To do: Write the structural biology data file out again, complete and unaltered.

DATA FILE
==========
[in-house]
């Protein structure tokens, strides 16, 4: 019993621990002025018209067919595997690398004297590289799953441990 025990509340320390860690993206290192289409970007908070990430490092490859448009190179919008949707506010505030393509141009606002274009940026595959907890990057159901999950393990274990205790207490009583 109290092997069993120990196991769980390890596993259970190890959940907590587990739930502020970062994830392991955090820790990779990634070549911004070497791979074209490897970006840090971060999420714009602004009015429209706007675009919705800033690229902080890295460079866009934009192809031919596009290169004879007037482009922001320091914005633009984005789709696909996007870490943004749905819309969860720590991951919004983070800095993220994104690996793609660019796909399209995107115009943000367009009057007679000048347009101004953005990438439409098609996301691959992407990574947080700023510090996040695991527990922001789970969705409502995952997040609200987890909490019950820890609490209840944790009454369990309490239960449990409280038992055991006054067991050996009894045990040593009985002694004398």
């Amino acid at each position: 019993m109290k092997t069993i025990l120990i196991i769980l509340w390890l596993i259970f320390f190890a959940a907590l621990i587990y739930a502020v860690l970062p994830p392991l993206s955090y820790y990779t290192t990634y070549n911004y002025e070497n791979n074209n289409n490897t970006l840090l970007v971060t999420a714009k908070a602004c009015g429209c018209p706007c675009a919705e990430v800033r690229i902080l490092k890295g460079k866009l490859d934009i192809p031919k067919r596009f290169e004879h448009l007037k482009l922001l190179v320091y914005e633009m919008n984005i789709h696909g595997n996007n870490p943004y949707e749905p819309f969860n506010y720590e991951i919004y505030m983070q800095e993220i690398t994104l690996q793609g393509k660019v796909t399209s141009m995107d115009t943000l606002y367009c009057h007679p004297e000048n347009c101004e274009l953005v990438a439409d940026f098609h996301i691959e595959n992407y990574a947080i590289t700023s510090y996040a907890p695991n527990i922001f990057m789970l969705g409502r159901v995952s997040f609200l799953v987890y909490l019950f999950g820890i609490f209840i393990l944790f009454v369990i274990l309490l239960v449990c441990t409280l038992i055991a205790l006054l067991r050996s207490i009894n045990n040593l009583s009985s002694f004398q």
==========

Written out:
[in-house]
């Protein structure tokens, strides 16, 4: 019993621990002025018209067919595997690398004297590289799953441990 025990509340320390860690993206290192289409970007908070990430490092490859448009190179919008949707506010505030393509141009606002274009940026595959907890990057159901999950393990274990205790207490009583 109290092997069993120990196991769980390890596993259970190890959940907590587990739930502020970062994830392991955090820790990779990634070549911004070497791979074209490897970006840090971060999420714009602004009015429209706007675009919705800033690229902080890295460079866009934009192809031919596009290169004879007037482009922001320091914005633009984005789709696909996007870490943004749905819309969860720590991951919004983070800095993220994104690996793609660019796909399209995107115009943000367009009057007679000048347009101004953005990438439409098609996301691959992407990574947080700023510090996040695991527990922001789970969705409502995952997040609200987890909490019950820890609490209840944790009454369990309490239960449990409280038992055991006054067991050996009894045990040593009985002694004398």
């Amino acid at each position: 019993m109290k092997t069993i025990l120990i196991i769980l509340w390890l596993i259970f320390f190890a959940a907590l621990i587990y739930a502020v860690l970062p994830p392991l993206s955090y820790y990779t290192t990634y070549n911004y002025e070497n791979n074209n289409n490897t970006l840090l970007v971060t999420a714009k908070a602004c009015g429209c018209p706007c675009a919705e990430v800033r690229i902080l490092k890295g460079k866009l490859d934009i192809p031919k067919r596009f290169e004879h448009l007037k482009l922001l190179v320091y914005e633009m919008n984005i789709h696909g595997n996007n870490p943004y949707e749905p819309f969860n506010y720590e991951i919004y505030m983070q800095e993220i690398t994104l690996q793609g393509k660019v796909t399209s141009m995107d115009t943000l606002y367009c009057h007679p004297e000048n347009c101004e274009l953005v990438a439409d940026f098609h996301i691959e595959n992407y990574a947080i590289t700023s510090y996040a907890p695991n527990i922001f990057m789970l969705g409502r159901v995952s997040f609200l799953v987890y909490l019950f999950g820890i609490f209840i393990l944790f009454v369990i274990l309490l239960v449990c441990t409280l038992i055991a205790l006054l067991r050996s207490i009894n045990n040593l009583s009985s002694f004398q």